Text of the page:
Tech Spoils Bank Party as Stocks, Dollar Slide: Markets WrapBy and
Equities fall most in seven weeks as tech rout worsens
Euro, pound push higher on bets for hawkish monetary policy
The shift in tone from central banks in Europe and the U.S. continued to drive financial markets, with stocks and bonds selling off and currencies from the euro to the loonie padding gains versus the dollar.
The U.S. technology sector’s woes deepened as renewed selling in the year’s biggest winners sent software and chipmaker shares to the lowest in seven weeks. Investors rotated into banks after the Federal Reserve cleared them to repurchase stocks. The 10-year Treasury note rate topped 2.26 percent, while government debt in Europe sold off faster on hawkish sings from the European Central Bank. The euro hit the highest level in more than a year and sterling rose a seventh day.
Volatility returned the financial markets as investors grapple with the fallout from central banks that seem intent on raising interest rates amid signs that the global economy is picking up steam, signaling the start of the end to nine years of stimulus. Tech remained a victim of investor rotation from growth to value stocks, suggesting that investors may be questioning the growth prospects in the world’s largest economy.
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Here are some key upcoming events and data releases:
- The Trump travel restrictions start from 8 p.m. New York time today, a person familiar said.
- China’s PMI might have declined in June after unexpectedly remaining unchanged in May, reflecting government offers to cut overcapacity and leverage. That reading is due Friday.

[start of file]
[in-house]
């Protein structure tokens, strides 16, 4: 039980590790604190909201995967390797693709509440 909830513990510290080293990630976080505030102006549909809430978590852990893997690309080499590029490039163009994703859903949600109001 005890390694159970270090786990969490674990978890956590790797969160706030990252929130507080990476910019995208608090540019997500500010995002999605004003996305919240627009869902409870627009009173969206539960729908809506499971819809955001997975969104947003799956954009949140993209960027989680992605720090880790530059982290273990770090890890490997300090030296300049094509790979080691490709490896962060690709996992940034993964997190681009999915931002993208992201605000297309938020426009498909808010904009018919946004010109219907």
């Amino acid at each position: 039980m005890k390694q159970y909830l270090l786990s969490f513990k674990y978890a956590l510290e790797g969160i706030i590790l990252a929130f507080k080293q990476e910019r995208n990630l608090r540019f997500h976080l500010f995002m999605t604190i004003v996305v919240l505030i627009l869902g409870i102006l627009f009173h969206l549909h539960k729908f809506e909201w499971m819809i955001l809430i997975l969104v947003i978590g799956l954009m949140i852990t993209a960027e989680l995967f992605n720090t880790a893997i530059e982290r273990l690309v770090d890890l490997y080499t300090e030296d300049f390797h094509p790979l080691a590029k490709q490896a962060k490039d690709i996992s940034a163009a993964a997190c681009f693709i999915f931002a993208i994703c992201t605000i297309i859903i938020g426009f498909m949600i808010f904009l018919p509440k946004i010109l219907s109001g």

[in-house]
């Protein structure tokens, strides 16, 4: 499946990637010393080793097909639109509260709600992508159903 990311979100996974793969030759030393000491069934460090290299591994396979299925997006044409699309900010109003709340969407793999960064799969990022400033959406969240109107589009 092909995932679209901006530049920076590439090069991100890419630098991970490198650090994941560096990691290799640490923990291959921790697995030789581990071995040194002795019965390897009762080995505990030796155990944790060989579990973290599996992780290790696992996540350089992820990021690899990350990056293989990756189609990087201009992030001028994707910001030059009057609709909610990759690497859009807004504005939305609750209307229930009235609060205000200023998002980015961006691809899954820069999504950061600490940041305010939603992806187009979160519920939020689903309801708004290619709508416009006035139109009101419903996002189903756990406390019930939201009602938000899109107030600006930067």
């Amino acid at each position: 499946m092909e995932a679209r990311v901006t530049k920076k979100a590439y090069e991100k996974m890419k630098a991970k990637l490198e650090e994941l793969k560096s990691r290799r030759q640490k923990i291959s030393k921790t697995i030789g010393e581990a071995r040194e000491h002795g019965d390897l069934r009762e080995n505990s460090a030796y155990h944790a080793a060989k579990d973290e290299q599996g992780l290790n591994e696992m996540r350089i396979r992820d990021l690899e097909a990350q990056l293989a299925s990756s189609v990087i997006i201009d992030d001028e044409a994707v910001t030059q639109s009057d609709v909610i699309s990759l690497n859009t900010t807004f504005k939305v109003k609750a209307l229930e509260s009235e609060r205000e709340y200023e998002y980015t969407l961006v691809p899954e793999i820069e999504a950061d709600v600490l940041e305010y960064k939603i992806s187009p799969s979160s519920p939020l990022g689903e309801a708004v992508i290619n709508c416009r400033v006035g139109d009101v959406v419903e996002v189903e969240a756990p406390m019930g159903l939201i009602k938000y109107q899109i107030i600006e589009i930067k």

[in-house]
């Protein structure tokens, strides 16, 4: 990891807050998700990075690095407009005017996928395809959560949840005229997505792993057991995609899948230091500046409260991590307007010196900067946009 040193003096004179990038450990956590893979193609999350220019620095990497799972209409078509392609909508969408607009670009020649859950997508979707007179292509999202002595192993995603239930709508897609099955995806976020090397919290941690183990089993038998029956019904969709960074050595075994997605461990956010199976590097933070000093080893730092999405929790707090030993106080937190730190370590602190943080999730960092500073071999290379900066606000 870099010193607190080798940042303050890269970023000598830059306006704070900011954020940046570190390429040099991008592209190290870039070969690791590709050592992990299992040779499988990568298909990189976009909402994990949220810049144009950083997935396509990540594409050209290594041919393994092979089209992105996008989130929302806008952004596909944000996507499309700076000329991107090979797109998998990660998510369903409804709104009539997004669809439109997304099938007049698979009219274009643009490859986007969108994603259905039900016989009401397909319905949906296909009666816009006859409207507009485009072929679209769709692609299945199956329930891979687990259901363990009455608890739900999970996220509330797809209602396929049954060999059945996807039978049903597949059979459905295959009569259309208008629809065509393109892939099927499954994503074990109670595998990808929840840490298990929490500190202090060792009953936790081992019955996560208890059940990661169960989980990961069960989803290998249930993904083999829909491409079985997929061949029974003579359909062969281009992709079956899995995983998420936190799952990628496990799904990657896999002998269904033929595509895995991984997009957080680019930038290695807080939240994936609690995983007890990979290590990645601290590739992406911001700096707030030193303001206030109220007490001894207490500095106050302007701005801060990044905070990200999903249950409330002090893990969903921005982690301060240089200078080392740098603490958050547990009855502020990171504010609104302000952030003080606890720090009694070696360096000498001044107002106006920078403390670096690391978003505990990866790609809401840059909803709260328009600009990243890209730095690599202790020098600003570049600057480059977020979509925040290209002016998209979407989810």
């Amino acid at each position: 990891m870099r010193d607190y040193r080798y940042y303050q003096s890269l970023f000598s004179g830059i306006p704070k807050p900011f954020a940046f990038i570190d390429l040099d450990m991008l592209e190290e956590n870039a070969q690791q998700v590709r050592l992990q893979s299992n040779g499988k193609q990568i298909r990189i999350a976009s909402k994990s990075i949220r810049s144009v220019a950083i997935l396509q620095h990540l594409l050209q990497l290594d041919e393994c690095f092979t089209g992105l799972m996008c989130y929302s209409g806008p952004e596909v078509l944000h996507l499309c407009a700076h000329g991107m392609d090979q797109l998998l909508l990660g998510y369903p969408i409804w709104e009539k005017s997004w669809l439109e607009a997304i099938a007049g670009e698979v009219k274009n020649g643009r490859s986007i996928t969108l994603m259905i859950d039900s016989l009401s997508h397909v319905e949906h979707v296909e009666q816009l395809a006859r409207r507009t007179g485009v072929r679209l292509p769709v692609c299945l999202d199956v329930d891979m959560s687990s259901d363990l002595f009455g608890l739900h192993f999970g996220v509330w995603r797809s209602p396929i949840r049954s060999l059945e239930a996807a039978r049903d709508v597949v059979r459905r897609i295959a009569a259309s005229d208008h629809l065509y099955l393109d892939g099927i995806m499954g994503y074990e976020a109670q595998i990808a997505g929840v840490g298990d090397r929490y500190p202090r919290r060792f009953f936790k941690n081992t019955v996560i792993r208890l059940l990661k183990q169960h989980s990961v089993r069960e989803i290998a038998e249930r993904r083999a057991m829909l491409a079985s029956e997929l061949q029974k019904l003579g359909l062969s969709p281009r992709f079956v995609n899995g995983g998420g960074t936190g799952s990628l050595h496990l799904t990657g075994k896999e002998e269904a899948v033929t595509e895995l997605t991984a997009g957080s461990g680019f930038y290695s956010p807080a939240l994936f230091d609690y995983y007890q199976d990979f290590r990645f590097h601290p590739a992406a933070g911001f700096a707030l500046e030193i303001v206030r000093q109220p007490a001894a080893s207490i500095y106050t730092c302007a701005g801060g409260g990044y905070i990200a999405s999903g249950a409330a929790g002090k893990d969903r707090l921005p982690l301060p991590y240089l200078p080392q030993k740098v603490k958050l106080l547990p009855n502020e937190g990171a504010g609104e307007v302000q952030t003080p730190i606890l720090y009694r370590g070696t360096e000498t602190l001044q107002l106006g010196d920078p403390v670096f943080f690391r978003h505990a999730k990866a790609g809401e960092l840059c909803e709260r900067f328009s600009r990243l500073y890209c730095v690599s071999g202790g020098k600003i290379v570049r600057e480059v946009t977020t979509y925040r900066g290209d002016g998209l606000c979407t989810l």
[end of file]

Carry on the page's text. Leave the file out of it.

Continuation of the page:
- Japan’s calendar is even heavier with economic data on Friday, with reports due on inflation, factory output, unemployment, household consumption and housing starts.
These are the main moves in markets:
- The S&P 500 Index fell 0.9 percent as of 4 p.m. in New York, paring a drop that at its worst reached 1.4 percent. It’s still up 2.4 percent in the quarter.
- Goldman Sachs Group Inc. and JPMorgan Chase & Co. rose more than 0.5 percent, the only two members of the Dow Jones Industrial Average to advance.
- The Nasdaq 100 Index lost 1.7 percent, pushing its loss in June past 2 percent. The measure rose as much as 21 percent this year, before a selloff that started three weeks ago took 3 percent back.
- The Stoxx Europe 600 Index fell 1.3. Emerging-market equities were little changed.
- The Bloomberg Dollar Spot Index fell 0.2 percent.
- The euro increased 0.6 percent to $1.1444, for the highest level since last year’s Brexit vote.
- The pound climbed 0.6 percent to $1.3000, heading for a seventh straight day of gains, the longest winning streak since April 2015.
- The Canadian dollar rose 0.3 percent after jumping 1.2 percent on Wednesday as Bank of Canada Governor Stephen Poloz reiterated he’s considering tighter policy.
- WTI futures advanced 19 cents to $44.93 a barrel, capping a sixth day of advances and the longest rally since April. Prices gained as government data showed a drop in U.S. gasoline supplies that have remained stubbornly high at the start of the summer driving season.
- Gold futures fell 0.4 percent to $1,244.30 an ounce.
- Copper futures jumped 1 percent, advancing for a seventh day.
- The yield on 10-year Treasuries rose four basis points to 2.27 percent, after gaining two basis points on Wednesday and jumping seven basis points in the previous session.
- The yield on U.K. gilts increased 10 basis points to 1.25 percent. French 10-year yields added seven basis points, as did those of 10-year German bunds.
— With assistance by Maria Tadeo